Flu Vaccines Protect Our Keiki

By Dr. Michael Hamilton
Interviewed by Melissa Moniz
Wednesday - December 23, 2009
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Dr. Michael Hamilton

Do you have an area of specialty?

I practice general pediatrics but did extra training in caring for newborns and infants. Thus I have a special interest in infants, although I see patients from birth to the early 20s.

What do you recommend parents who are expecting do when looking for a pediatrician for their child?

I think parents should do their research and, if possible, interview potential doctors to seek background information on their future physicians. Ask candidates if they are board certified. Board certification means that the doctor has passed all of the necessary tests to be an expert in their particular field. But that is not enough. It would be ideal to have a face-to-face visit with a potential candidate. This way you can see the clinic and staff and get a feel for the doctor’s style and personality. Parents need to be comfortable in discussing a wide range of topics with their pediatrician. A meeting will give you a chance to see if you will feel comfortable talking with your doctor.

When during their pregnancy should parents be looking for a pediatrician?

Expectant parents should begin their search for a pediatrician as early as possible. As you get closer to your delivery date, you’ll be worrying about a lot of other things, so don’t put it off.

Can you discuss flu shots and your stance on that?

Flu shots are very important and very effective. A lot of information about the flu and flu vaccines has been circulating around in the media. The bottom line is that the flu can be a very serious illness. I think we all know that the flu can be deadly. The seasonal flu alone is responsible for about 36,000 deaths per year across the U.S. And we all know how fears of the H1N1 virus have affected our community since about April or May of this year. Flu vaccinations are a very good way to give your family some protection from the virus, and they’re safe. The flu vaccine has been manufactured and produced in the same fashion since the mid-1970s. The H1N1 vaccine is processed and manufactured in this same fashion. The safety profile of both vaccines has been excellent.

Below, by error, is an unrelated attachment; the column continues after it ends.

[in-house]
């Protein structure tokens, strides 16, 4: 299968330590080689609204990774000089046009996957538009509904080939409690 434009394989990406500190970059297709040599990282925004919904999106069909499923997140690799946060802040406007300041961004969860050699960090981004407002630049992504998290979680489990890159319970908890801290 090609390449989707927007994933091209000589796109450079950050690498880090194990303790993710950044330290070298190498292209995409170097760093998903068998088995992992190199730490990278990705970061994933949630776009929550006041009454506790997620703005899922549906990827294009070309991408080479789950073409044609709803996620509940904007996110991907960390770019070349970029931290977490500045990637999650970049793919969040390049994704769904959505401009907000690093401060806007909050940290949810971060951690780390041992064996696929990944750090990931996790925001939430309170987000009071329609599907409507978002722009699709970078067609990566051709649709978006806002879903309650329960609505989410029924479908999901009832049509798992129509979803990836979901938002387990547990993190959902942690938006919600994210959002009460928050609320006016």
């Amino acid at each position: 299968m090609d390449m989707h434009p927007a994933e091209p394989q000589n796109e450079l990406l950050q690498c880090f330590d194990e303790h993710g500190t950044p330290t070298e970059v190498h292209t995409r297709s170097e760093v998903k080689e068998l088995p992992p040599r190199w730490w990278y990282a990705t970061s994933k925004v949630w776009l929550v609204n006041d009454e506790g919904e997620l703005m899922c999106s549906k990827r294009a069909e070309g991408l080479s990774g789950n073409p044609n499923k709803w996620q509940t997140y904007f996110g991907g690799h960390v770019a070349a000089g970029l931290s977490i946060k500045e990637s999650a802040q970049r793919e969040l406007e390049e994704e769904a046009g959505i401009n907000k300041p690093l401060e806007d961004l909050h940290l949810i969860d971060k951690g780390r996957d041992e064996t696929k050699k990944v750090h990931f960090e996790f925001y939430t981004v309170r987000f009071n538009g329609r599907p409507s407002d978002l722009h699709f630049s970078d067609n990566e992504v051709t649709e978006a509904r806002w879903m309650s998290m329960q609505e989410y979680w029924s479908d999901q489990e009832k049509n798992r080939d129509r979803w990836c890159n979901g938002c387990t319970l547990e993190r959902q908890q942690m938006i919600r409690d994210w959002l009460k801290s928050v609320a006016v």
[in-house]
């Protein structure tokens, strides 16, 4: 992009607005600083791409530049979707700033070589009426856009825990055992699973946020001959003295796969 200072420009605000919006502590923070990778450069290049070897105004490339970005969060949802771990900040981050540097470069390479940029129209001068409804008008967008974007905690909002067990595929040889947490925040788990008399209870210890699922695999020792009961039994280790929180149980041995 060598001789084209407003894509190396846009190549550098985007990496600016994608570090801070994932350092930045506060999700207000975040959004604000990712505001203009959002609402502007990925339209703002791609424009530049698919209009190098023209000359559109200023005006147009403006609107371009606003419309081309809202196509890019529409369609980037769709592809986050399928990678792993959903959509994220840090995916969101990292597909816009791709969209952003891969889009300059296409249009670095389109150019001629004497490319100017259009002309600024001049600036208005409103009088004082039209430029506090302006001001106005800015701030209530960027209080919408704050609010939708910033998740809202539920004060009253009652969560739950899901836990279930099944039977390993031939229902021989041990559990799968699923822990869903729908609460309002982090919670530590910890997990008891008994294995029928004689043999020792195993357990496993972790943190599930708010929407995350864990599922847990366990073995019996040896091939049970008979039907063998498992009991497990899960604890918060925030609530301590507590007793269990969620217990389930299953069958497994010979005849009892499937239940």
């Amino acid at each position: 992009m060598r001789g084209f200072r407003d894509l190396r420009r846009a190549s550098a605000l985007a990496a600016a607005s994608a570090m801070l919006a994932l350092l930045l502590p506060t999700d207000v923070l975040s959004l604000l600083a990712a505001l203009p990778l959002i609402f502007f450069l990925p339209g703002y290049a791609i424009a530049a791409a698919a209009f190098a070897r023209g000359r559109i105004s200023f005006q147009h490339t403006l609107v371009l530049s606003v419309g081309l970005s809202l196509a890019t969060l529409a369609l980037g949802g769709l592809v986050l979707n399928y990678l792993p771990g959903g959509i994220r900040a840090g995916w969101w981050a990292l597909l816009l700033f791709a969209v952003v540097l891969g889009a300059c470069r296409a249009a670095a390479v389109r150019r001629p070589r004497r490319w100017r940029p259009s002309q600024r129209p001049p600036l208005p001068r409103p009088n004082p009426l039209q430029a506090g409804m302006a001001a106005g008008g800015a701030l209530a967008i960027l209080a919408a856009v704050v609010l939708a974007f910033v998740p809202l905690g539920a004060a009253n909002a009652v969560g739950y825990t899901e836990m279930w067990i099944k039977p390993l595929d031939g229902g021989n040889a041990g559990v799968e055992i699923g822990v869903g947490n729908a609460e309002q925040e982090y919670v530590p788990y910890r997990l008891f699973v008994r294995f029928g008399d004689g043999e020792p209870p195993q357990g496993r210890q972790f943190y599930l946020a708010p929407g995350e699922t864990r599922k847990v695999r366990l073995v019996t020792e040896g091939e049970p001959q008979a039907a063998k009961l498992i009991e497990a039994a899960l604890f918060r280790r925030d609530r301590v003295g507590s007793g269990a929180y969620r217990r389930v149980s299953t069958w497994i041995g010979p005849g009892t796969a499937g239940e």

Dr. Hamilton checks Jolie Ah-Yat for an ear infection. Jolie is held by certified medical assistant Shari Tomanaha

Is it OK to get both flu shots (seasonal and H1N1) at the same time?

You can get the H1N1 and the seasonal flu shot at the same time, but you cannot get both live-attenuated vaccines (nasal mist vaccines) on the same day. Both of those need to be spread out by at least four weeks.

What is the difference between the nasal and shot vaccinations?

Because the nasal spray is a live-attenuated virus vaccine, some felt that you would get a better immune response from the nasal spray verses the shot. However, more recent studies indicate that you get roughly the same level of protection from either. Not everyone, however, qualifies to get the nasal spray. For example, people with asthma can’t get the nasal spray. And children under 2 years of age do not get the nasal spray.

What tips can you give parents to help keep their kids healthy and happy?

Sometimes I’m not sure that those two go together - having our kids happy at a given moment and keeping them healthy. Shots are a good example. This is a great way to keep them healthy, but I don’t know too many kids who are happy about it.

Children should eat right. This would include fruits and vegetables, and making sure they get enough protein. But, clearly, a healthy child is a happy child, and being happy is also a good promoter of overall health.

In addition to good nutrition, exercise is very important. By and large, children in this country are not getting enough exercise. They are spending too much time in front of a screen, whether it is a computer screen or TV. We recommend no more than two hours of screen time per day.

And something else we often don’t give enough attention to is sleep. A lot of kids and teenagers are simply not getting enough sleep. Lack of sleep can lead to a lot of health and behavioral concerns. Many children need more sleep than they are getting.

Reading to your children also is a really important and fun thing to do. At Kaiser Permanente, we are supportive of reading to your child. We have adopted the national Reach Out and Read program, which provides an age-appropriate book to children at each well-child visit under the age of 6.

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